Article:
Being able to have the right organization set up in the right governance process requires a lot of these work streams to come together in the right sequence to make that a reality. And so, every every journey is a little bit different, but like I said, I think this blueprint allows you to navigate both at the strategic level. It allows you to establish long term vision but it also provides an investment profile, where you can deliver capabilities along the way.

That mobilize the organization and deliver value. So it's quite different from some of the big bang ERP deployments that I'm sure many of us are familiar with, right? It's it's I'm gonna invest a lot of money and I'm gonna keep my fingers crossed that something good is gonna in five years from now, that is not at all what we're talking about in this model.

No. I think I think that's well said, David. And I appreciate we have five minutes left. I I think the two points I would just add is that, we continue to see you know, the challenge of the legacy thinking of people process then technology, and instead trying to do those in a very orchestrated way because technology can influence those two pieces, but we do need to get the foundations in place.

So organizations thinking through that in those particular areas in terms of how do you get the foundations in place and then to your point to be able to extend ever further And that goes into the second topic is that what is really interesting is that, you know, especially from a planning system perspective, the job is really never done, and it never should be done because the organization is always evolving. There's always dynamics, whether it might be M and A events or there might be different, restructuring activities or incremental data feeds. And we continue to see the center of excellence to product innovation of how do you continue to make sure that those changes are being manifested into the tool, and you're still being able to get minimum value as some of the key components that we continue to see successful organizations going through.

So, in the last couple minutes that we have, two quick, slides on how to stay connected with our organizations.

David, if you wanna just spend one minute on this. I'll spend one minute and then try to get through just the quick Q and A that we have.

Yeah. I'll just do a quick quick plug for the technology center. So we have a whole network of Microsoft technology centers. These serve multiple purposes, but essentially we're built for customers.

There are some of our most seasoned field practitioners that are part of the team there, and they offer a series of services to help customers along the way. We, also host many, what, many multiple customer events We've got two that are, scheduled this week, actually, in Chicago and Detroit in May, and that's where we can come in and help help establish a vision and a roadmap. We can get into some of the technology architecture. We can even We've got like a garage concept in these centers.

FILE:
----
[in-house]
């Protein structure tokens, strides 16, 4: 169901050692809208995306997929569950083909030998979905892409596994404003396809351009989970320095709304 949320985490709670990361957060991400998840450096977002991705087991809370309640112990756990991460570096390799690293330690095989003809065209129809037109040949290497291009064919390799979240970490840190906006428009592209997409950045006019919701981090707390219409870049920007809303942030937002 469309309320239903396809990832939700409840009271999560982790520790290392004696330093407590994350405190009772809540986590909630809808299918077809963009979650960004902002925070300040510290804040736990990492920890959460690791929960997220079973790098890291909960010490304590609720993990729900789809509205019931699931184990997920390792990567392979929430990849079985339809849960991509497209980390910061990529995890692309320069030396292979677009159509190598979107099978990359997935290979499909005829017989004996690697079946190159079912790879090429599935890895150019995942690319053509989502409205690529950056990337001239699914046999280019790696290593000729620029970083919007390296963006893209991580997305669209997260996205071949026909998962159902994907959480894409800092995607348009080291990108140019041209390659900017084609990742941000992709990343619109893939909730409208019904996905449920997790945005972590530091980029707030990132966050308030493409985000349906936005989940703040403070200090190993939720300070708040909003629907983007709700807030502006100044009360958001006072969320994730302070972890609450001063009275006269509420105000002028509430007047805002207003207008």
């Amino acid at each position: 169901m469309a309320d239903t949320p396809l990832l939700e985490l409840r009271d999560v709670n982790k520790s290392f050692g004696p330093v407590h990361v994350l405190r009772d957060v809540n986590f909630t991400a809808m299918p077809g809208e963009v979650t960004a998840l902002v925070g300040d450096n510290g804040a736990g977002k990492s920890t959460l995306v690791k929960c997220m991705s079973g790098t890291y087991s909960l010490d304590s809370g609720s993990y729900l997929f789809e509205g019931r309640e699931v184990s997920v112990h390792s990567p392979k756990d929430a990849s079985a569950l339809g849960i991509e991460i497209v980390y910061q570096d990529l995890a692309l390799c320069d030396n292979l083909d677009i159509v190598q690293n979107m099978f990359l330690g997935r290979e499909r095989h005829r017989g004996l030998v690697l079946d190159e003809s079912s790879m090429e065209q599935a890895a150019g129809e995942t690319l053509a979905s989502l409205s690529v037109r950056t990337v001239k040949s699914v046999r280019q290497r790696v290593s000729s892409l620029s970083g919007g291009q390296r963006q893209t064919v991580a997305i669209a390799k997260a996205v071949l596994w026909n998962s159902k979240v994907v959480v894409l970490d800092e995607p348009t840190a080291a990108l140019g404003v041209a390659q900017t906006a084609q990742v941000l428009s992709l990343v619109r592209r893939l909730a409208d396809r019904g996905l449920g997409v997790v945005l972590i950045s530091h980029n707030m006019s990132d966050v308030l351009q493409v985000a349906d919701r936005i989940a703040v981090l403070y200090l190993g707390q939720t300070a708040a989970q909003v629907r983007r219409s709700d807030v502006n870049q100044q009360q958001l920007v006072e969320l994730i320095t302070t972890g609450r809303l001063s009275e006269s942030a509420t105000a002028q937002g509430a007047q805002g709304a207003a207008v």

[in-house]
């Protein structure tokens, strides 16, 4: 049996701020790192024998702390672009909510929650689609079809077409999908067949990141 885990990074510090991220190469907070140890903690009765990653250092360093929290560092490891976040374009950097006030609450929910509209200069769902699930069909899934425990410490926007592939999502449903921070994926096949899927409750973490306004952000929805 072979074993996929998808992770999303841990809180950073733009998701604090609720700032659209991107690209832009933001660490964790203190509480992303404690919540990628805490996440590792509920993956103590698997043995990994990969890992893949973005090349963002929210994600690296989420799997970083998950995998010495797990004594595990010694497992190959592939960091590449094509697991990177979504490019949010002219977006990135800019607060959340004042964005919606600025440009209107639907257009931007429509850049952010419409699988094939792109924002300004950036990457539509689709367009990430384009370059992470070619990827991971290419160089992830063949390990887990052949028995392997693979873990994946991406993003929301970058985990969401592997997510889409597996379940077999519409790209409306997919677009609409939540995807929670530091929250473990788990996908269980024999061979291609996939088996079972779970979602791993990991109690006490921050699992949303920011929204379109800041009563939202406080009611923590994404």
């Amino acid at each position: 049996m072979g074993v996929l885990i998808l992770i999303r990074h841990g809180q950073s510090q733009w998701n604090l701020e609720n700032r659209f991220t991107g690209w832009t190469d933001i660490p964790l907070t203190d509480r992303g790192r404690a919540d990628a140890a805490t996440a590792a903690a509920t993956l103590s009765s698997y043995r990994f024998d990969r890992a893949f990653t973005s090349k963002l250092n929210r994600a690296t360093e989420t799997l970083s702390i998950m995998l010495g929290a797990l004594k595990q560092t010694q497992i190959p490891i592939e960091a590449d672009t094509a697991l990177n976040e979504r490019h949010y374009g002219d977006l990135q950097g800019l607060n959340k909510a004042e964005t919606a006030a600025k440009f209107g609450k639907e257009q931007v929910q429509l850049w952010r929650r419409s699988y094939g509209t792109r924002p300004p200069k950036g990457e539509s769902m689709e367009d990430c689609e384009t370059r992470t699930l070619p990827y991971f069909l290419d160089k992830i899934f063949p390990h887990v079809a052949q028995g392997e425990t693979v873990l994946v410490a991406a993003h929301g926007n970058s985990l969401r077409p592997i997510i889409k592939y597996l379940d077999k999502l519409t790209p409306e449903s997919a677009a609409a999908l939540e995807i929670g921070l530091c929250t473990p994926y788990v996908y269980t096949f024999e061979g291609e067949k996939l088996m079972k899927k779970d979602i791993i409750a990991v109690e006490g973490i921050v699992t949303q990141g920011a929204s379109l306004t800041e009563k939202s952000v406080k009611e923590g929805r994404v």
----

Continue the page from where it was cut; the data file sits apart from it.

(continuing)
We can go right into rapid prototyping or build on a prototype and go into a hackathon type event. So I wanted to make everyone aware of that. That's also available to partners. We work with o nine.

Some of their, more advanced capabilities are showcased in these centers So I think that that's a way that we can move fast and bring the best people from our our respective organizations right into some of the ideas and plans that you have.

Absolutely agree. Amazing venues to understand what's full and and get started as you mentioned before.

And then on the next slide, the the final one, we continue across o nine and Microsoft, really, really value the network effects of how we bring, best practices to bear across so many different organizations. So our digital event is happening next week, two days of fantastic speakers anticipating over fifteen thousand attendees.

Just know that if you register, and aren't able to make the event, you will still get the recordings after the session.

And we also do a number of in person events, Chicago in June, and then Dallas and September too in in the US.

But we have eleven globally. So that's a little bit about, you know, ways to stay connected with our two organizations. I appreciate we have one minute left.

But I think some of the security questions, there's one question around, you know, how do you maintain the the security aspect of some of the new technologies.

I think what's really critically important is that while we have access to the LLM models that are more open source in public, where there is proprietary information, those types of chats and information are maintained specifically within your ecosystem, your environment, and where there is evermore regulated GDP, etcetera, you know, those limitations and restrictions are understood so that we're taking advantage of technology, but doing in a way that allows us to not be at risk from a data confidentiality breach, ex you know, etcetera.

Yeah.

What what goes on on that, Brent, I think, you know, part of the partnership that Microsoft has with, the Open AI is we're trying to leverage some of the algorithms from the large learning models, but we're putting an enterprise wrapper around that And so when we talk about some of these use cases, while we can take advantage of the open, large learning models, the way we deploy could be a small learning model.

So the data is private. We don't use customer data to train the large learning models and, not only are we protecting data and IP, we're architecting in a way that is not gonna risk downtime of operations.

And then also looking for some of the cyber threats. So Microsoft has really made, huge strides in overall enterprise security. So a lot more we can do in going into that, but that's my one minute response. We don't sign mail time time allowed.

Thanks, David. Well, hey, I know we're already a minute over. But have really appreciated the hour with you, David. You know, I hope everybody on the call took away something from this webinar. And, yeah, have a great rest of the day and week. And, and we'll, be in touch soon. Thanks, David.

Thank you.